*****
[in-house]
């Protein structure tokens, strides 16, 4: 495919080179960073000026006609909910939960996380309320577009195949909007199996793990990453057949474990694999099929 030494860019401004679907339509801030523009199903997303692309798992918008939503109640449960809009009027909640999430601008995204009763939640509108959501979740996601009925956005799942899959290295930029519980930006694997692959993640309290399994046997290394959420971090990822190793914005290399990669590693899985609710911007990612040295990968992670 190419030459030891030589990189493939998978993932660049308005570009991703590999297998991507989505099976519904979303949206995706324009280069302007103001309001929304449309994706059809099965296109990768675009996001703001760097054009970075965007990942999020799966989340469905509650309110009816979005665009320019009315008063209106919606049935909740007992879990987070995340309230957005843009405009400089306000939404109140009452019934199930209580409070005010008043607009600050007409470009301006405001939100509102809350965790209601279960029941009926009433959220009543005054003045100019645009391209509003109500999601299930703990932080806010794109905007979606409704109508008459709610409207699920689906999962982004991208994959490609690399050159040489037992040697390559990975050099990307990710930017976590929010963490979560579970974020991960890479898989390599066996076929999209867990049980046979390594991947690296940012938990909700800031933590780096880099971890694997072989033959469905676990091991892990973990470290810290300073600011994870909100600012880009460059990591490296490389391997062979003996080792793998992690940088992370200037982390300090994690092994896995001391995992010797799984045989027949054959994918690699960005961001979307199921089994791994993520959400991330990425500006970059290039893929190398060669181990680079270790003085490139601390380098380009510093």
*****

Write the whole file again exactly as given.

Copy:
[in-house]
């Protein structure tokens, strides 16, 4: 495919080179960073000026006609909910939960996380309320577009195949909007199996793990990453057949474990694999099929 030494860019401004679907339509801030523009199903997303692309798992918008939503109640449960809009009027909640999430601008995204009763939640509108959501979740996601009925956005799942899959290295930029519980930006694997692959993640309290399994046997290394959420971090990822190793914005290399990669590693899985609710911007990612040295990968992670 190419030459030891030589990189493939998978993932660049308005570009991703590999297998991507989505099976519904979303949206995706324009280069302007103001309001929304449309994706059809099965296109990768675009996001703001760097054009970075965007990942999020799966989340469905509650309110009816979005665009320019009315008063209106919606049935909740007992879990987070995340309230957005843009405009400089306000939404109140009452019934199930209580409070005010008043607009600050007409470009301006405001939100509102809350965790209601279960029941009926009433959220009543005054003045100019645009391209509003109500999601299930703990932080806010794109905007979606409704109508008459709610409207699920689906999962982004991208994959490609690399050159040489037992040697390559990975050099990307990710930017976590929010963490979560579970974020991960890479898989390599066996076929999209867990049980046979390594991947690296940012938990909700800031933590780096880099971890694997072989033959469905676990091991892990973990470290810290300073600011994870909100600012880009460059990591490296490389391997062979003996080792793998992690940088992370200037982390300090994690092994896995001391995992010797799984045989027949054959994918690699960005961001979307199921089994791994993520959400991330990425500006970059290039893929190398060669181990680079270790003085490139601390380098380009510093």